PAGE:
A familial DNA search is a search by law enforcement in DNA databases for genetic information indicating a relative of a person they seek to identify. When a search for an exact match to a DNA sample comes up fruitless, a search of familial DNA may bring back a partial match, indicating a sibling, child, parent or other blood relative. In fact, this is how the infamous Golden State Killer was finally identified and apprehended in 2018, more than 30 years after his last known crime spree.
For example, DNA from a crime scene might not match any DNA in state or federal databases, but if the person's son had been recently incarcerated and thus his information entered into a state DNA database, this type of search could lead police to the son, and ultimately to their suspect.
The following is an overview of familial DNA searches in criminal investigations.
Familial vs. Traditional DNA Search
Traditional DNA searches look for an exact match to a DNA sample. With a traditional DNA search, authorities can see whether crime scene DNA matches the DNA of anyone whose DNA has been collected in an array of state and federal DNA databases.
At this point, though they may differ in details, state and federal authorities collect DNA samples from the vast majority of convicted criminals. Federal authorities, along with a growing number of states and localities, also collect DNA samples from those arrested or charged with a crime.
A traditional DNA search bears fruit only if the DNA in question was already in one of the databases searched. Familial DNA searches allow authorities to expand such a search to effectively include relatives of those within searchable databases.
Gender and Familial DNA
Current forms of familial DNA searches work only with men. This is because techniques in common use to determine exact familial relations involve analysis of similarities on the Y chromosome (which is present only in males). Familial DNA searches as we know them today don't identify exact relatives of a female DNA sample, or female relatives of a male DNA sample.
While law enforcement may see familial DNA searches as a powerful new tool to track down suspected criminals, civil liberties advocates have criticized familial DNA searches as an invasion of privacy. They argue that familial DNA searching encroaches on the privacy of the relatives of those whose DNA has been collected through the penal system, in violation of the Fourth Amendment's protection against unreasonable searches.
Use by Law Enforcement
Currently, it's difficult to establish exactly which law enforcement agencies use familial DNA searches, since many states haven't formally adopted procedures to allow or ban them.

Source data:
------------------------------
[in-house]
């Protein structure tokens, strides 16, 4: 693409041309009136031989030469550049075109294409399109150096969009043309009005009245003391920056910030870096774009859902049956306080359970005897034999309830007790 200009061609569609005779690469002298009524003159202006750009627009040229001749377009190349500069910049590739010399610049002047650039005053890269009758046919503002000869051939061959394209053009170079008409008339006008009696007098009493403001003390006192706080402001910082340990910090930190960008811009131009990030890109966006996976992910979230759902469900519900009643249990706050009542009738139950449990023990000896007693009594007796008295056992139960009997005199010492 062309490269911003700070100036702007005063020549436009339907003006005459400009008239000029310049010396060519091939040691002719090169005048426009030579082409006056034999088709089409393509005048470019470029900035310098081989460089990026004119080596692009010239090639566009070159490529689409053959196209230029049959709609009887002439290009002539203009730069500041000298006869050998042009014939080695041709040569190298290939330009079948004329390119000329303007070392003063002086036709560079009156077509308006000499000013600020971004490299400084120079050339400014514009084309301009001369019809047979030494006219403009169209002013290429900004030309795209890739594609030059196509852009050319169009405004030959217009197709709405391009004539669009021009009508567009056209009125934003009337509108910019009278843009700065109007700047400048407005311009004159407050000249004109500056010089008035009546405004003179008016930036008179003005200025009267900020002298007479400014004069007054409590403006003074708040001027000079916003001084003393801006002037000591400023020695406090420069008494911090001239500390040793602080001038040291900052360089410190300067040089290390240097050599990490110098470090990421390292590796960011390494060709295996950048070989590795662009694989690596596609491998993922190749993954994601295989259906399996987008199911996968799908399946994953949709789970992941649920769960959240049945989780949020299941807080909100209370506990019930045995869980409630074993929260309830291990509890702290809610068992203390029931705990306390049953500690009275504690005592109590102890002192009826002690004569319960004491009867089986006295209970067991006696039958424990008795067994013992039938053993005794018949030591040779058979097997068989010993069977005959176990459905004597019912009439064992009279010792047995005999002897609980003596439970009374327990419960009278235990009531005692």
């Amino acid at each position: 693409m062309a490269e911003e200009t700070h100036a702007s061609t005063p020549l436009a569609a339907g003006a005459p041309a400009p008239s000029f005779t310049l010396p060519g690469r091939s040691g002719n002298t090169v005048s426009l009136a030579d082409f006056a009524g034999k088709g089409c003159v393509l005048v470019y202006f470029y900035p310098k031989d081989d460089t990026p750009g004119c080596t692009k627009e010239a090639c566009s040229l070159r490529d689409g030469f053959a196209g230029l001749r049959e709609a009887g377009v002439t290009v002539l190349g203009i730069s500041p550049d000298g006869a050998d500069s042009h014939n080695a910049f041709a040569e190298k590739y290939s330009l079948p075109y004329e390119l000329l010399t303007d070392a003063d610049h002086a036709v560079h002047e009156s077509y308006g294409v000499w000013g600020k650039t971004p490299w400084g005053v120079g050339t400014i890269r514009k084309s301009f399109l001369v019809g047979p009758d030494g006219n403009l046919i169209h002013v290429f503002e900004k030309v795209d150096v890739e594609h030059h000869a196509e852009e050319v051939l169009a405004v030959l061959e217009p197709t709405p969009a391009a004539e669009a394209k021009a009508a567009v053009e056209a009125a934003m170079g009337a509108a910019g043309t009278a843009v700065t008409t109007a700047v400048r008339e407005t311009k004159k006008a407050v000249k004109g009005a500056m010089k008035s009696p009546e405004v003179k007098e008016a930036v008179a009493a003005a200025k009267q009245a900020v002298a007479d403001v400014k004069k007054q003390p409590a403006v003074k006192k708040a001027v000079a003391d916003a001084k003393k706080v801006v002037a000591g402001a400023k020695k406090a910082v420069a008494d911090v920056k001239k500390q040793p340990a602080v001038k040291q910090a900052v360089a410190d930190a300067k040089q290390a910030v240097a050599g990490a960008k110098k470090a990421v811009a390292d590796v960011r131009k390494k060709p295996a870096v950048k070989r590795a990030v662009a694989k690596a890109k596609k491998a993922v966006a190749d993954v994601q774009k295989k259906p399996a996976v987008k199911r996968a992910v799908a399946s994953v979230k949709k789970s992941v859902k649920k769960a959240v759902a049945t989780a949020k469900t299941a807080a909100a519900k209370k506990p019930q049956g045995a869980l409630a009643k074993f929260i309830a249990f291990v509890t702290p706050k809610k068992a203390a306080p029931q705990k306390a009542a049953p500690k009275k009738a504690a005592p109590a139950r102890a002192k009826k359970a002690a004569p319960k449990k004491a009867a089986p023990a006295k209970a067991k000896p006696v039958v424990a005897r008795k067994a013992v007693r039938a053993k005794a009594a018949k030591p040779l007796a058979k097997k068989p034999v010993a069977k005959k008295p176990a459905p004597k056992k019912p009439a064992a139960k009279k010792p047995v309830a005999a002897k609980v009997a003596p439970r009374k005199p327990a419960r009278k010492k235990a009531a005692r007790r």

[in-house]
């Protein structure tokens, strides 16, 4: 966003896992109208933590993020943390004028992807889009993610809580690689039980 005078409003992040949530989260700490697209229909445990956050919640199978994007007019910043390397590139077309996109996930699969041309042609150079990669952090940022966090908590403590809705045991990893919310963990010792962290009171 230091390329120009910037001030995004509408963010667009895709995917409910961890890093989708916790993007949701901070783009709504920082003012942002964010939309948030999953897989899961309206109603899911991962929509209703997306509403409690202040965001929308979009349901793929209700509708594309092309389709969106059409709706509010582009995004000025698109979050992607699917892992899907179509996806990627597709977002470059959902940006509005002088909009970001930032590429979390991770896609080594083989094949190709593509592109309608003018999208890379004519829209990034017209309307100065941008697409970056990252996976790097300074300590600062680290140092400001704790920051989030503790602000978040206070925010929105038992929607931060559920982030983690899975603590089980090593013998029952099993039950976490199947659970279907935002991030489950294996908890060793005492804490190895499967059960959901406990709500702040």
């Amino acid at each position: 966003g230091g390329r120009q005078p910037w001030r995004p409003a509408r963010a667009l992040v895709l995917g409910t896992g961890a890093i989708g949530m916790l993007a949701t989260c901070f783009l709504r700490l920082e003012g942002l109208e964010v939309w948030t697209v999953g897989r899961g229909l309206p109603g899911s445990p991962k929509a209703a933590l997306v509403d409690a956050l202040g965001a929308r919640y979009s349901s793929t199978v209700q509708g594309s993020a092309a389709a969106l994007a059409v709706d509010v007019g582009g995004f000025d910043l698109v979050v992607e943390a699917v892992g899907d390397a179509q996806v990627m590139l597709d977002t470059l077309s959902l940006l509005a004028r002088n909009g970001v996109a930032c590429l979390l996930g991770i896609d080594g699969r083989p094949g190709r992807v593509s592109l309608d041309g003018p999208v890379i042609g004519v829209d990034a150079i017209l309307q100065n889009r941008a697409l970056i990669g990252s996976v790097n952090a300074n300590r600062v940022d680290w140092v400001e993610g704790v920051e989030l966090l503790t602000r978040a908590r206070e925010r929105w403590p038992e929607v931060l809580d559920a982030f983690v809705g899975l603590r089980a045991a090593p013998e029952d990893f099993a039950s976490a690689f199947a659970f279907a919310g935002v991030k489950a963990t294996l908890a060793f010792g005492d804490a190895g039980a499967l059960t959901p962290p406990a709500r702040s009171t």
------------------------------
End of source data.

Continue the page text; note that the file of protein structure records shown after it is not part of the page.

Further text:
Only a limited number of states explicitly allow law enforcement officials to use familial DNA searches. Of these states, even fewer have issued public proclamations regarding familial searches. The policies in place in many states remain either unwritten or written in internal laboratory manuals.
At least one state, Maryland, has statutorily banned the use of this particular method.
The few states which have officially allowed familial searches vary widely on the conditions in which familial DNA searches may be preformed. For example, California officially allows familial DNA searches in investigations of major violent crimes in which the public faces safety risks and in which all other investigative avenues have proven fruitless.
Familial DNA Searches vs. Reporting Partial Results
There remains somewhat of a middle ground between traditional DNA searching and explicit familial DNA searching that involves partial matches that come up in a traditional DNA search. For example, a traditional DNA search, rather than an explicit search for family members, turns up a partial match. States vary in whether they allow such partial match information to be included in the results reported to law enforcement officials.
With written or unwritten policies, some states allow reporting of partial DNA matches, while others do not. Some states allow the reporting of partial match information but do not allow explicit searches for familial DNA. Places which allow partial match reporting might have a stated procedure in place setting out how and when to do so, or might make such decisions on a case by case basis.
Learn More About Familial DNA Searches by Speaking to an Attorney
Familial DNA searches are one way for investigators to discover new evidence in a case. If you're facing criminal charges based on a familial DNA search or if you object to providing DNA to authorities, you may want to contact a skilled criminal defense attorney who can advise you of your options and ensure that your rights are protected.